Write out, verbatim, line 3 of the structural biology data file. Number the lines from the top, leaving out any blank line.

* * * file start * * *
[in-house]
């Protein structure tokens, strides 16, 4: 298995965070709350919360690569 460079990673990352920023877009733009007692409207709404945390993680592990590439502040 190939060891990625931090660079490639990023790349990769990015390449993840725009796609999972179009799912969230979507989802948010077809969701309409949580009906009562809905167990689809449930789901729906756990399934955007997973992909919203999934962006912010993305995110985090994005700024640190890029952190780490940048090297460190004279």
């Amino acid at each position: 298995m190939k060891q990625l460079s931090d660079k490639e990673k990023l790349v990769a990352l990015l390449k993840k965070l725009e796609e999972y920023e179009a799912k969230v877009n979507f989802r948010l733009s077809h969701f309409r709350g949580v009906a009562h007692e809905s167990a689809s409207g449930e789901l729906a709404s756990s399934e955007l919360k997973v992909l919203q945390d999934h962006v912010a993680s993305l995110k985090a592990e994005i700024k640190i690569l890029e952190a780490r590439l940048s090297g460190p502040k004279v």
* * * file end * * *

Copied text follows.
């Amino acid at each position: 298995m190939k060891q990625l460079s931090d660079k490639e990673k990023l790349v990769a990352l990015l390449k993840k965070l725009e796609e999972y920023e179009a799912k969230v877009n979507f989802r948010l733009s077809h969701f309409r709350g949580v009906a009562h007692e809905s167990a689809s409207g449930e789901l729906a709404s756990s399934e955007l919360k997973v992909l919203q945390d999934h962006v912010a993680s993305l995110k985090a592990e994005i700024k640190i690569l890029e952190a780490r590439l940048s090297g460190p502040k004279v």